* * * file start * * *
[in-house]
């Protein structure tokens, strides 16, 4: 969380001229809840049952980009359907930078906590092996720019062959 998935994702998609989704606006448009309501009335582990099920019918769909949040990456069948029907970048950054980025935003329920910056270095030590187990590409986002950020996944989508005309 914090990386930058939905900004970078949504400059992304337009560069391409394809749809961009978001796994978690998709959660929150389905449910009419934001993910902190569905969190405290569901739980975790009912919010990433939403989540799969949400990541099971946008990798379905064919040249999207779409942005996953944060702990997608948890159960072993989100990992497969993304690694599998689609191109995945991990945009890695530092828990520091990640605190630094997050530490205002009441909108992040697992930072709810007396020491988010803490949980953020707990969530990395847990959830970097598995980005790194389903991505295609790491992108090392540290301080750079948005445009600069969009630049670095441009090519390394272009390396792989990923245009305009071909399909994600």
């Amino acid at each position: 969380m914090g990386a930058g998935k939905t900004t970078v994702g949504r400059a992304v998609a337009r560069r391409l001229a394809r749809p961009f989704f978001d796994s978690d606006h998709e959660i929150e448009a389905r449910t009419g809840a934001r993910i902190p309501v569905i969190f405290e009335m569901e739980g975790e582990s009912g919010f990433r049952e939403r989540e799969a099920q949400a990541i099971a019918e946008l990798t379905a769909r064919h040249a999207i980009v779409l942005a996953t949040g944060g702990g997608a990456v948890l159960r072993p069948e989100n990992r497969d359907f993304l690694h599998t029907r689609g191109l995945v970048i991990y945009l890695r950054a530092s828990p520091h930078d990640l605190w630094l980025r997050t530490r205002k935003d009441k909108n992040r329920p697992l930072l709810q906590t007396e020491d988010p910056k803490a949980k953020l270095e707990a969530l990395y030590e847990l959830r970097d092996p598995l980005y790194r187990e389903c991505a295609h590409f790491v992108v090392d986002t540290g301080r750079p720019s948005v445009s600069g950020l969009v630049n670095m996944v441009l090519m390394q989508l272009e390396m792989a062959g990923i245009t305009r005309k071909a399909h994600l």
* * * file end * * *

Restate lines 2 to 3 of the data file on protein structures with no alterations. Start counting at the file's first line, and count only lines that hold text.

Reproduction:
């Protein structure tokens, strides 16, 4: 969380001229809840049952980009359907930078906590092996720019062959 998935994702998609989704606006448009309501009335582990099920019918769909949040990456069948029907970048950054980025935003329920910056270095030590187990590409986002950020996944989508005309 914090990386930058939905900004970078949504400059992304337009560069391409394809749809961009978001796994978690998709959660929150389905449910009419934001993910902190569905969190405290569901739980975790009912919010990433939403989540799969949400990541099971946008990798379905064919040249999207779409942005996953944060702990997608948890159960072993989100990992497969993304690694599998689609191109995945991990945009890695530092828990520091990640605190630094997050530490205002009441909108992040697992930072709810007396020491988010803490949980953020707990969530990395847990959830970097598995980005790194389903991505295609790491992108090392540290301080750079948005445009600069969009630049670095441009090519390394272009390396792989990923245009305009071909399909994600």
């Amino acid at each position: 969380m914090g990386a930058g998935k939905t900004t970078v994702g949504r400059a992304v998609a337009r560069r391409l001229a394809r749809p961009f989704f978001d796994s978690d606006h998709e959660i929150e448009a389905r449910t009419g809840a934001r993910i902190p309501v569905i969190f405290e009335m569901e739980g975790e582990s009912g919010f990433r049952e939403r989540e799969a099920q949400a990541i099971a019918e946008l990798t379905a769909r064919h040249a999207i980009v779409l942005a996953t949040g944060g702990g997608a990456v948890l159960r072993p069948e989100n990992r497969d359907f993304l690694h599998t029907r689609g191109l995945v970048i991990y945009l890695r950054a530092s828990p520091h930078d990640l605190w630094l980025r997050t530490r205002k935003d009441k909108n992040r329920p697992l930072l709810q906590t007396e020491d988010p910056k803490a949980k953020l270095e707990a969530l990395y030590e847990l959830r970097d092996p598995l980005y790194r187990e389903c991505a295609h590409f790491v992108v090392d986002t540290g301080r750079p720019s948005v445009s600069g950020l969009v630049n670095m996944v441009l090519m390394q989508l272009e390396m792989a062959g990923i245009t305009r005309k071909a399909h994600l």